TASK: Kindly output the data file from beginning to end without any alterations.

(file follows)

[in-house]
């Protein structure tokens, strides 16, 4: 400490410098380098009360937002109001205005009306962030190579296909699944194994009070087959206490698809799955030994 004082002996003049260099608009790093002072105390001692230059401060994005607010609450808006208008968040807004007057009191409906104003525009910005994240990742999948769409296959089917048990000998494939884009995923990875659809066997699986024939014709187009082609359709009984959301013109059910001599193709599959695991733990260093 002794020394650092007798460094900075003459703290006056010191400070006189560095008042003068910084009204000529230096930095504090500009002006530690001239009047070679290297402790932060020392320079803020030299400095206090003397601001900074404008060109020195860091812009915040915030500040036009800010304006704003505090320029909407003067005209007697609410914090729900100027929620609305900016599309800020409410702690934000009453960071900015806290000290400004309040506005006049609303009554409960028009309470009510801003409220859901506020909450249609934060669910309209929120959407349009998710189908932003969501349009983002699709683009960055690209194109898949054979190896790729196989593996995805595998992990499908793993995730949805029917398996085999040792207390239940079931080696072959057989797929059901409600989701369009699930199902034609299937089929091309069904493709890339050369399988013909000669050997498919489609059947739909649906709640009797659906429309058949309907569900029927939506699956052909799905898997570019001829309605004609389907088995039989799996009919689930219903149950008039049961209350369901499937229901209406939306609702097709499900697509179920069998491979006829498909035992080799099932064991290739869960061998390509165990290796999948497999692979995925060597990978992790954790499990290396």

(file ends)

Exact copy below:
[in-house]
């Protein structure tokens, strides 16, 4: 400490410098380098009360937002109001205005009306962030190579296909699944194994009070087959206490698809799955030994 004082002996003049260099608009790093002072105390001692230059401060994005607010609450808006208008968040807004007057009191409906104003525009910005994240990742999948769409296959089917048990000998494939884009995923990875659809066997699986024939014709187009082609359709009984959301013109059910001599193709599959695991733990260093 002794020394650092007798460094900075003459703290006056010191400070006189560095008042003068910084009204000529230096930095504090500009002006530690001239009047070679290297402790932060020392320079803020030299400095206090003397601001900074404008060109020195860091812009915040915030500040036009800010304006704003505090320029909407003067005209007697609410914090729900100027929620609305900016599309800020409410702690934000009453960071900015806290000290400004309040506005006049609303009554409960028009309470009510801003409220859901506020909450249609934060669910309209929120959407349009998710189908932003969501349009983002699709683009960055690209194109898949054979190896790729196989593996995805595998992990499908793993995730949805029917398996085999040792207390239940079931080696072959057989797929059901409600989701369009699930199902034609299937089929091309069904493709890339050369399988013909000669050997498919489609059947739909649906709640009797659906429309058949309907569900029927939506699956052909799905898997570019001829309605004609389907088995039989799996009919689930219903149950008039049961209350369901499937229901209406939306609702097709499900697509179920069998491979006829498909035992080799099932064991290739869960061998390509165990290796999948497999692979995925060597990978992790954790499990290396």